Deeper Wells

Creighton Michael, Motif 1710, acrylic on oil on canvas, 30 x 30 inches, 2010

Motif: Creighton Michael

Schaffner Room Gallery, Pound Ridge, NY

Opportunities for artists come in many different forms, especially in exhibition spaces. Once you understand your station on the outside, looking in towards the big billion-dollar businesses at the top, it becomes like a chess game where countless artists vie for a variety of venues ranging from the more regional, community-minded spaces to the secondary level of high-end galleries in major cities throughout the world. The higher you aim, the more you need to be well-connected; otherwise, it's best to have your fleet of collectors do your talking. But who has that? After all, the market is in constant flux; what's in, who has the back story, where's the new vision; it's all subjective, controlled from the top down, often sociopolitical and rather unregulated.

With the increased overhead, especially when economic downturns are caused by natural or manufactured disasters, a noticeable percentage of mid and lower-level institutions close, and opportunities decrease. I've often thought of hybrid spaces, places where two businesses share a common space or building in places like Iceland, where a commercial gallery could lessen the strain of a fixed overhead when the level of needed population is not there. You see this in colleges and universities here, where not-for-profit galleries and museums are placed on campuses where it is a bit easier to keep the lights on and where a very dedicated staff works tirelessly to keep their programs relevant and inspiring.

Libraries, commonly thought of as locations for amateur artists, are increasingly exhibiting seasoned professional artists with substantial careers, which in turn broadens the reach of both the institution and the artist. When I wrote for The New York Times from 1998-2005, I recall reviewing excellent exhibitions at the Chappaqua Library Gallery and the Manhattanville College Library Gallery. The Katonah Museum is a product of the Katonah Gallery, housed in the Katonah Village Library.

Works on Paper: Serdar Arat (installation view), 2023

What first piqued my attention to the Schaffner Room Gallery adjacent to the Pound Ridge Library was a recommendation from a friend that Serdar Arat was exhibiting there, and I should take a look. Arat, also a long-time friend, an excellent artist, and a brilliant lecturer with titles like "Creative Flows: Islamic and Western Art" to "The Harlem Renaissance and Modernism," creates alluring painted reliefs, room-sized sculptural installations, and refined prismatic prints that address several topics such as architectural fluidity, the spiritual effects of color, and the depths of visual rhythms. His show at the Schaffner Gallery focused on his well-known prints.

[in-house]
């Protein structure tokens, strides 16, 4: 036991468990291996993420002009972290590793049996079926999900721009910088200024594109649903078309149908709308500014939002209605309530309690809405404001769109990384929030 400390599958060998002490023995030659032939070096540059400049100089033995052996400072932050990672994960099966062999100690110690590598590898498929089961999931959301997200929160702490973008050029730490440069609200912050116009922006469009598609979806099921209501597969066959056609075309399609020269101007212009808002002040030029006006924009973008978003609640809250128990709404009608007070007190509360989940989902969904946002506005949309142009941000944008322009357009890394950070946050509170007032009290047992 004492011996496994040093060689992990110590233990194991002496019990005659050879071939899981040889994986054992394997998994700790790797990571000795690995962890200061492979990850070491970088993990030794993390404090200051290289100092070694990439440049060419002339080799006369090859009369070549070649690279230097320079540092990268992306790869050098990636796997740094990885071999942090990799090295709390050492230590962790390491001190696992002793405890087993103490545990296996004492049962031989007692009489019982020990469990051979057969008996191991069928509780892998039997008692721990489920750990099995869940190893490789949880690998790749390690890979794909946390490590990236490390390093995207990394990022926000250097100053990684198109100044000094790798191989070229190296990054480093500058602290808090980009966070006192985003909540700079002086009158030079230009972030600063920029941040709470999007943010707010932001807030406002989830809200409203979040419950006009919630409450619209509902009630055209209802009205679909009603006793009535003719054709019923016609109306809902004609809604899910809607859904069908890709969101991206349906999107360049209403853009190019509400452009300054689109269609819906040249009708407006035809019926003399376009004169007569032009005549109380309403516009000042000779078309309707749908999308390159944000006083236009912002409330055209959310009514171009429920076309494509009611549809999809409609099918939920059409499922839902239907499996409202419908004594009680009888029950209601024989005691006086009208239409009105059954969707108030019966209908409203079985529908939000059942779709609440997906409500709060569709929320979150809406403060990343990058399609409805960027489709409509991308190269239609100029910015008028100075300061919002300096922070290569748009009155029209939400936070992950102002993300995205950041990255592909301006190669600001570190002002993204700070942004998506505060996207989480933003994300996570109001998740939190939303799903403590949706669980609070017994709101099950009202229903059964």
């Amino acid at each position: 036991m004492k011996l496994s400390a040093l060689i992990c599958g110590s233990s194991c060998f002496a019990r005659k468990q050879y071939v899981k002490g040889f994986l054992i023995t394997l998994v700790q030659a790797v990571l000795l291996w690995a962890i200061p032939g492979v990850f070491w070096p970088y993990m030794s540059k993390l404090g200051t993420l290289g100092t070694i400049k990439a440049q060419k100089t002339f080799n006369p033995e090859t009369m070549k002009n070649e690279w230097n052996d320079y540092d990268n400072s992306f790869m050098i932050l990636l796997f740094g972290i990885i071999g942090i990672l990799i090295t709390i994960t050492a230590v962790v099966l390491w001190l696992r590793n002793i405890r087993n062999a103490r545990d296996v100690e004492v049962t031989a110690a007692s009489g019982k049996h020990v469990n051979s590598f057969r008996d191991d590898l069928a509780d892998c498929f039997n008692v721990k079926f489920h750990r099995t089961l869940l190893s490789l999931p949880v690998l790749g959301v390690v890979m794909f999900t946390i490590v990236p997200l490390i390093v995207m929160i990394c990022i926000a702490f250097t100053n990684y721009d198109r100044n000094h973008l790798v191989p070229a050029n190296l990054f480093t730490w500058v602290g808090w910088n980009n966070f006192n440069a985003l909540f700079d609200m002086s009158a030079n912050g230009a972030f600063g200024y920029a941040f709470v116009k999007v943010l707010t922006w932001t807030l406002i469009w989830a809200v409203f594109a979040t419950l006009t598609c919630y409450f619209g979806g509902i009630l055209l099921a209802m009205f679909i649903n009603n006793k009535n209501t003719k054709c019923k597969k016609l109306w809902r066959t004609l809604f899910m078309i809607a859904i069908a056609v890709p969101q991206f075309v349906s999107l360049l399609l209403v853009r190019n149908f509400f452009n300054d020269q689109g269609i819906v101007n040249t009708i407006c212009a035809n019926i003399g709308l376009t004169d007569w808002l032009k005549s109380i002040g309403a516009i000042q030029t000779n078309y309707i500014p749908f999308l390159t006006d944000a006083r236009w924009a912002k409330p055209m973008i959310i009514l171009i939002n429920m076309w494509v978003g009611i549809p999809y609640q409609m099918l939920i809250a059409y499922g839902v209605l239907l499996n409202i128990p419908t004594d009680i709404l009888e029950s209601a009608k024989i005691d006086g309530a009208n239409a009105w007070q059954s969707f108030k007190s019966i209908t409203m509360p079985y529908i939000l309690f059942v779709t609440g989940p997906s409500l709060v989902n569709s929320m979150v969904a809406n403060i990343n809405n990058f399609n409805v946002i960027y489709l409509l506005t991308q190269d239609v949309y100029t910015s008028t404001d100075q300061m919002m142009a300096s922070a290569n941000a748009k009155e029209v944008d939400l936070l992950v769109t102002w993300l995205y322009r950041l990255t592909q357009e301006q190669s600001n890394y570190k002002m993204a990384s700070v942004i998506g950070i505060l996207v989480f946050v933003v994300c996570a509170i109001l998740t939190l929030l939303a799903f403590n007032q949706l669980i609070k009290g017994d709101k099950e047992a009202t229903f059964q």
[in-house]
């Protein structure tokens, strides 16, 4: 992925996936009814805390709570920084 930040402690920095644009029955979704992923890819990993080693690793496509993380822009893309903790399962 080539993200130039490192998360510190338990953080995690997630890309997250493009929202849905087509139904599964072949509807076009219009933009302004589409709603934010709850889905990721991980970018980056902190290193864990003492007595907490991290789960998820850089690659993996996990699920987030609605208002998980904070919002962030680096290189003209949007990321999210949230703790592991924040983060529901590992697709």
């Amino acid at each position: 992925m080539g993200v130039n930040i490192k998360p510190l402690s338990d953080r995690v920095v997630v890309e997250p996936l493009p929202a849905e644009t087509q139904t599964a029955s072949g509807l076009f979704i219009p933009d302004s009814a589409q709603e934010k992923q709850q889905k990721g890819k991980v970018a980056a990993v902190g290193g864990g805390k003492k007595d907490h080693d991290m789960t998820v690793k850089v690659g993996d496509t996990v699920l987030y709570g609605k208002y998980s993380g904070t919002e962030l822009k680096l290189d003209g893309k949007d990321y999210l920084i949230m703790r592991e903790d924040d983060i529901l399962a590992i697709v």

That same friend who told me about Arat's past exhibition, Creighton Michael, has the current show at the Schaffner Room Gallery, which features seven key paintings from his Motif series. As an attendee of the opening, I was immediately impressed by an audience of mainly accomplished artists engrossed in the paintings at hand, which prompted stimulating conversation. The artist mentions in his statement, "...the Motif series is the product of two unique marking strategies both using a motion capture process but deviate in their use of time and color."

Creighton Michael, Motif 1810, oil on acrylic on canvas, 48 x 48 inches, 2010

Michael's approach is first to lay down what he refers to as his "deferred" ground of vibrant color. Here, we see leaf-like applications of transferred veneers of dry brush strokes that modulate slightly in intensity and opacity, all looking like flattened fall leaves or flower petals, only much more intense in color. Over this layer of acrylic "skins,' the artist applies the "direct" half of his process: oil paint in a mesmerizing matrix of thin lines in a color complement. This powerful element further triggers the underlying hues, creating a push/pull of optical sensations.

The Motif series is a tour de force of optical effects, as visual stimulation entices thoughts of things experienced. Like Hans Hofmann's paintings of the 1950s and '60s, when he was advancing as a teacher with his "push and pull" theory, or "expanding and contracting forces" thesis, there was that same sort of non-representational dance in space we see in Michael's paintings. However, unlike Hofmann, Michael's work has a more organic feel, suggesting ripples in a stream or a cluster of twigs atop fallen leaves. On the other hand, it is hard not to think of back-lighted stained-glass windows when viewing Michael's paintings, as the background colors always penetrate the foreground, or what would be the lead lines of the window, even when the foreground is a "fast" color like orange or red.

Ultimately, the Motif series is about the artist's deep understanding and distinctive use of color within the non-representational realm. Michael plays with our preconceptions of color and how it manages space and time, what we may have experienced peripherally, that curious something that disappeared when we turned to look. That is what gets in our subconscious. That is why these works have a lasting effect, something all artists hope to achieve.

Motf: Creighton Michael runs through May 4th, 2024. For more information, please visit

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